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Air pollutants

Acidifying gasses

Acid deposition of sulphur and nitrogen compounds mainly derives from emissions of SO2, NOX and NH3. The effects of acidification show up in a number of ways, including defoliation and reduced vitality of trees, declining fish stocks in acid-sensitive lakes and rivers.
SO2 and NOX can be oxidised into sulphate (SO4--) and nitrate (NO3-) - either in the atmosphere or after deposition - resulting in the formation of two and one H+, respectively. NH3 may react with H+ to form ammonium (NH4+) and by nitrification in soil NH4+ is oxidised to NO3- and H+ are formed.
Weighting the individual substances according to their acidification effect total emissions in terms of acid equivalents can be calculated as:

where  mi is the emission of pollutant i in ton
          Mi is the mole weight [ton/Mmole] of pollutant i

The actual effect of the acidifying substances depends on a combination of two factors: The amount of acid deposition and the natural capacity of the terrestrial or aquatic ecosystem to counteract the acidification. In areas where the soil minerals easily weather or have a high chalk content, acid deposition will be relatively easily neutralised.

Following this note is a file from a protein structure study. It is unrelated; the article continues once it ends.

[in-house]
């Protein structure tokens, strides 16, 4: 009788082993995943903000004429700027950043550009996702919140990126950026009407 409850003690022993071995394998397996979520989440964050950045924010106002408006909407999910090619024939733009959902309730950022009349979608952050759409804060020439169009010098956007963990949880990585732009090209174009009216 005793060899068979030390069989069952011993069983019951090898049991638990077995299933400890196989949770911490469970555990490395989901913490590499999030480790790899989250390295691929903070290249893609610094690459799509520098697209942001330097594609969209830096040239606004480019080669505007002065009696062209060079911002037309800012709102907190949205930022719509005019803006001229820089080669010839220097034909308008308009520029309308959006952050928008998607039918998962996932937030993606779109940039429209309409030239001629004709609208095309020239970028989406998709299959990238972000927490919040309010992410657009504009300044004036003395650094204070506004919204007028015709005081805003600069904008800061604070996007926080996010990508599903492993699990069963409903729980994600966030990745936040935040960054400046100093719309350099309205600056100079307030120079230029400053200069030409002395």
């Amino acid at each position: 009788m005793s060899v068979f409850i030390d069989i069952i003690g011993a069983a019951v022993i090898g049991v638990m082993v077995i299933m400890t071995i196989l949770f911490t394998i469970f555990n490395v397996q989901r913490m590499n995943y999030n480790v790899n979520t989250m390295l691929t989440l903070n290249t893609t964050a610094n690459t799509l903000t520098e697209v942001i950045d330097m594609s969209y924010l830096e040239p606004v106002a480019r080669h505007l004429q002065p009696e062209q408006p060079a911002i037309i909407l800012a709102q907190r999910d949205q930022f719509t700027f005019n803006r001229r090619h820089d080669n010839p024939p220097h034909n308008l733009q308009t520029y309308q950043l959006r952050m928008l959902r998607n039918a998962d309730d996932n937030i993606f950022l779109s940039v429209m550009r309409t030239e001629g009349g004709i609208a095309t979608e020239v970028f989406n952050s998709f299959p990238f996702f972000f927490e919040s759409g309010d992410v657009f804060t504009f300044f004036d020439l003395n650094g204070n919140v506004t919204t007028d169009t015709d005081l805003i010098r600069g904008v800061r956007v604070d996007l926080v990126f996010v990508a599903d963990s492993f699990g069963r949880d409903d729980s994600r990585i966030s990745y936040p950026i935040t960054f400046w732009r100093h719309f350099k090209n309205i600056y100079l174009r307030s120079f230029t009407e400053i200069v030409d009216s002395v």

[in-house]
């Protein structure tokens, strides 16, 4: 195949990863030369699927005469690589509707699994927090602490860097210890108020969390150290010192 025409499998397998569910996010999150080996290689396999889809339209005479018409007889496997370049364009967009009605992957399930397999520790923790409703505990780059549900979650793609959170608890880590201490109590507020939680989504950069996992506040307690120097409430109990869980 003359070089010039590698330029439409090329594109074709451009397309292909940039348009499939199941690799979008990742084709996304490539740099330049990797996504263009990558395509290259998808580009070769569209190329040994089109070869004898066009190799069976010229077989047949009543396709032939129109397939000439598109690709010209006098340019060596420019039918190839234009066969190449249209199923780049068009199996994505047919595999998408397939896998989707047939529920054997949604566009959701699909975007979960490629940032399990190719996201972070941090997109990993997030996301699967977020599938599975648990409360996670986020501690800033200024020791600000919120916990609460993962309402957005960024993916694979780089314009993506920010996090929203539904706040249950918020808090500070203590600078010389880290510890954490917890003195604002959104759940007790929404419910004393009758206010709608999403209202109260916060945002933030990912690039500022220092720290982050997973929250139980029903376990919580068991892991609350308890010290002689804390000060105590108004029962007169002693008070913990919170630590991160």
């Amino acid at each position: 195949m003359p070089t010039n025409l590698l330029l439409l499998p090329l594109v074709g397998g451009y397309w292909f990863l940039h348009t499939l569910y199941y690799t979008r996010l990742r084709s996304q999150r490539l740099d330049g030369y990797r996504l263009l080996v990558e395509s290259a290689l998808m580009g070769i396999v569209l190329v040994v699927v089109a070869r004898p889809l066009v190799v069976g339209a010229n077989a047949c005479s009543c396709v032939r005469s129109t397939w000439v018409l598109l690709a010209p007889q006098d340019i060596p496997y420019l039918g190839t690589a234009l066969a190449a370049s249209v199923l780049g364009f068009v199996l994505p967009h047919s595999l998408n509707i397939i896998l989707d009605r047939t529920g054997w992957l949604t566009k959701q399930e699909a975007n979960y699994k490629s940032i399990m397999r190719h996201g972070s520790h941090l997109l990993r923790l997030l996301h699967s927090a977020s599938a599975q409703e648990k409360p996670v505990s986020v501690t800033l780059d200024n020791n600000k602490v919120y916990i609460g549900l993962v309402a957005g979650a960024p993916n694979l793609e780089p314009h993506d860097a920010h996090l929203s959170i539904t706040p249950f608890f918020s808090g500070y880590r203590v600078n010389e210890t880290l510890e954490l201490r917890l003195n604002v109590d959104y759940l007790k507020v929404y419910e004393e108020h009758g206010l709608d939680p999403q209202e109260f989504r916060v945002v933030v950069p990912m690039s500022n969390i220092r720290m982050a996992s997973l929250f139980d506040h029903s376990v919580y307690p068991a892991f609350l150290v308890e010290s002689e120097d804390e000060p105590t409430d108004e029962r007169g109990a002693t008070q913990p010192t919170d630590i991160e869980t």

Figure 2.1 shows the emission of Danish acidifying gases in terms of acid equivalents. In 1990 the relative contribution in acid equivalents was almost equal for the three gases. In 2003 the most important acidification factor in Denmark was ammonia nitrogen and the relative contributions for SO2, NOX and NH3 were 7 %, 38 % and 55 % respectively. However, regarding long range transport of air pollution SO2 and NOX are still the most important pollutants.

acidifying gasses

Read more about the acidifying gasses:


Other air pollutants

Read about other air pollutants :

  • PM, Particulate Matter

Heavy metals

Total emissions for 1990 and 2004:

( Kg ) As Cd Cr Cu Hg Ni Pb Se Zn
1990 1504 1139 6326 10253 3339 25244 122074 4470


2004 657 577 1161 8447 1064 9546 5254 1837 23412
Reduction in % 56 49 82 18 68 62 96 59 34

In general the most important sources of heavy metal emissions are combustion of fossil fuels and waste. The heavy metal emissions have decreased substantially the last years. The reductions span from 18 % and 96 % for Cu and Pb, respectively. The reason for the reduced emissions is mainly the increased use of gas cleaning devices at power and district heating plants (including waste incineration plants). The large reduction in the Pb emission is due to a gradual shift towards unleaded gasoline being essential for catalyst cars.
According to the UNECE Heavy Metal Protocol the priority metals are Pb, Cd and Hg and the objective is to reduce the emissions of these heavy metals.


Henrik Bruun


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